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.NET - Determine Whether an Assembly was compiled in Debug Mode

, 14 Apr 2010 CPOL
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Finding out whether an assembly was compiled in Debug or Release mode is a task we must do from time to time...

Finding out whether an assembly was compiled in Debug or Release mode is a task we must do from time to time.

I know two ways to accomplish this:

Either attributes are applied to Assemblies and can be found in the Assembly Manifest but there are major differences between them:

  • AssemblyConfigurationAttribute must be added by the programmer but is human readable.
  • DebuggableAttribute is added automatically and is always present but is not human readable

You can easily get the Assembly Manifest by using the amazing ILDASM from your Visual Studio Studio Command Prompt:

ildasm_1

ildasm_2

And if you double click the MANIFEST item, you will get all manifest data.

Looking carefully, you will find the DebuggableAttribute:

ildasm_3

And perhaps the AssemblyConfigurationAttribute:

ildasm_4 

AssemblyConfigurationAttribute

Locate the AssemblyConfigurationAttribute – this attribute can be easily interpreted: its value can either be Debug or Release.

ildasm_5

DebuggableAttribute

If AssemblyConfigurationAttribute is not present, then we must use the DebuggableAttribute to achieve our goal.

Since we cannot understand the DebuggableAttribute value, we have to open the assembly from another tool and read this attribute content. There’s no such tool available out-of-the-box but we can easily create a Command Line tool and use a method similar to:

private bool IsAssemblyDebugBuild(string filepath)
{    
    return IsAssemblyDebugBuild(Assembly.LoadFile(Path.GetFullPath(filepath)));
}
private bool IsAssemblyDebugBuild(Assembly assembly)
{    
    foreach (var attribute in assembly.GetCustomAttributes(false))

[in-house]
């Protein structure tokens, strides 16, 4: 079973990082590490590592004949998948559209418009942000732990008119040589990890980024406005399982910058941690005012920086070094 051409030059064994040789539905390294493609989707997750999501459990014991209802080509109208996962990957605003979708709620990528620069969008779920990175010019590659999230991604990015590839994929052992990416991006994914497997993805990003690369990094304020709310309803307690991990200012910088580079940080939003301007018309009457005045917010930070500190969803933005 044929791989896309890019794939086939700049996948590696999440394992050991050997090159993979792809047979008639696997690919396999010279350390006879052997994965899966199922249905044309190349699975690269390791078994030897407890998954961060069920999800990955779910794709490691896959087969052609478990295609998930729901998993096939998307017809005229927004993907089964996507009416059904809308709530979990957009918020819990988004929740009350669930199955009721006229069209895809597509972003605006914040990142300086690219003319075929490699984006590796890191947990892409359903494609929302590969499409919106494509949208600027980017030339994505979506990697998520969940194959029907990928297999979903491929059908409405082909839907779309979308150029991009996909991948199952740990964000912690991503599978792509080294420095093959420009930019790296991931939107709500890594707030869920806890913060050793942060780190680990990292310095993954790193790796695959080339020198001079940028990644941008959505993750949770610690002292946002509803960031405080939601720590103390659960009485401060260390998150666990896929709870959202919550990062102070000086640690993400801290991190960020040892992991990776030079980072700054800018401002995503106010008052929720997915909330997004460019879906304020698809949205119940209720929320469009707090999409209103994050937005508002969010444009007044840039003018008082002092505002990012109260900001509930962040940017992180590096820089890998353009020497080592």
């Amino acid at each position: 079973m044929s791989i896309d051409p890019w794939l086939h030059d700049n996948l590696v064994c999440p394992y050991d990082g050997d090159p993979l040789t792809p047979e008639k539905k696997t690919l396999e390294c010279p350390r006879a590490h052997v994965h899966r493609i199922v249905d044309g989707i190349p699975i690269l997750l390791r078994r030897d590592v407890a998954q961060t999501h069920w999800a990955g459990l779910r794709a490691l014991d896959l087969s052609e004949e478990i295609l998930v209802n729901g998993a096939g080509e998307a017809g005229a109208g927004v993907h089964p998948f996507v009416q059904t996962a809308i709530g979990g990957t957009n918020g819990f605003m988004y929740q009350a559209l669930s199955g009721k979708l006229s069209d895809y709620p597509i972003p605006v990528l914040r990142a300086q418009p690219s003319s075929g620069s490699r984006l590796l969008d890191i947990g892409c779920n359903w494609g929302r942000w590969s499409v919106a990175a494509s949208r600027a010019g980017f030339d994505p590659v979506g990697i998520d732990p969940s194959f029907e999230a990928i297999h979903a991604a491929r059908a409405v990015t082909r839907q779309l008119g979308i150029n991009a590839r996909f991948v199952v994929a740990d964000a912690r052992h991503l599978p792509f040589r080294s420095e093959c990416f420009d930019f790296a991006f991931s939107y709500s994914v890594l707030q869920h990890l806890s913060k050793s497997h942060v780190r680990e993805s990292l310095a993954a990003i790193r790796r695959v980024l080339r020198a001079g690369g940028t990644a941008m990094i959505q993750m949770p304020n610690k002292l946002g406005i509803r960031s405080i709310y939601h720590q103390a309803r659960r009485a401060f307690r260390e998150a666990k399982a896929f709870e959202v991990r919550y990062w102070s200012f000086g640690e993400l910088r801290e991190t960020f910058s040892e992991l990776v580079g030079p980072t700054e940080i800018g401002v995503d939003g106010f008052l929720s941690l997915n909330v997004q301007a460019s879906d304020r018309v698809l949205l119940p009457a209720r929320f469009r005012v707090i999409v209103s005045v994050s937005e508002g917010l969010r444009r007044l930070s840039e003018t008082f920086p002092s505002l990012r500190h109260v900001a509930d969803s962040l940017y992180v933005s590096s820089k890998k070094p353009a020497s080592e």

{        
        var debuggableAttribute = attribute as DebuggableAttribute;        
        if (debuggableAttribute != null)        
        {            
            return debuggableAttribute.IsJITTrackingEnabled;        
        }    
    }    
    return false;
}

or (if you prefer LINQ):

private bool IsAssemblyDebugBuild(Assembly assembly)
{    
    return assembly.GetCustomAttributes(false).Any(x => 
	(x as DebuggableAttribute) != null ? 
	(x as DebuggableAttribute).IsJITTrackingEnabled : false);
}

As you can see … it’s pretty simple.

Note

Typically, I add a pre-build task to my build server so that the AssemblyConfigurationAttribute is added to the CommonAssemblyInfo file with the appropriated value: either “Debug” or “Release”. This way anyone can easily see, using only the ILDASM, which kind of compilation was used to generate my assemblies.

License

This article, along with any associated source code and files, is licensed under The Code Project Open License (CPOL)

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About the Author

Nuno M. F. Gomes
Architect everis
Portugal Portugal
Over 13 years of experience in the Software Development working mainly in the banking and insurance industry.

Over 3 year of experience as Operations Team Leader focused on Infrastructure Management and Software Configuration Management.

I've been honored with the Microsoft Most Valuable Professional (MVP) Award for three consecutive years, 2010, 2011 and 2012, in recognition to exceptional technical contributions and leadership.

Current / Recent Technical Projects
- Dominican Republic Instance management, including 2nd line System management, capacity management, SW monitoring and deploy management
- Colombian SECOPII Instance management, including 2nd line System management, capacity management, SW monitoring and deploy management
- Vortal Main Instance management, including 2nd line System management, capacity management, SW monitoring and deploy management
- Vortal Development ecosystem management, including Server management, , capacity management, SW monitoring and deploy management

Areas of Specialization:
- Operations Management - ISO 20000 & ISO 27001 driven
- Team Management and Coaching
- Technology Leadership, Solutions/Architecture
- Product life cycle management, Continuous Integration
- Technological background in Microsoft frameworks and tools.

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Comments and Discussions

 
QuestionReflector shows Debuggable attributes Pin
Michael Freidgeim16-Oct-11 14:20
memberMichael Freidgeim16-Oct-11 14:20 

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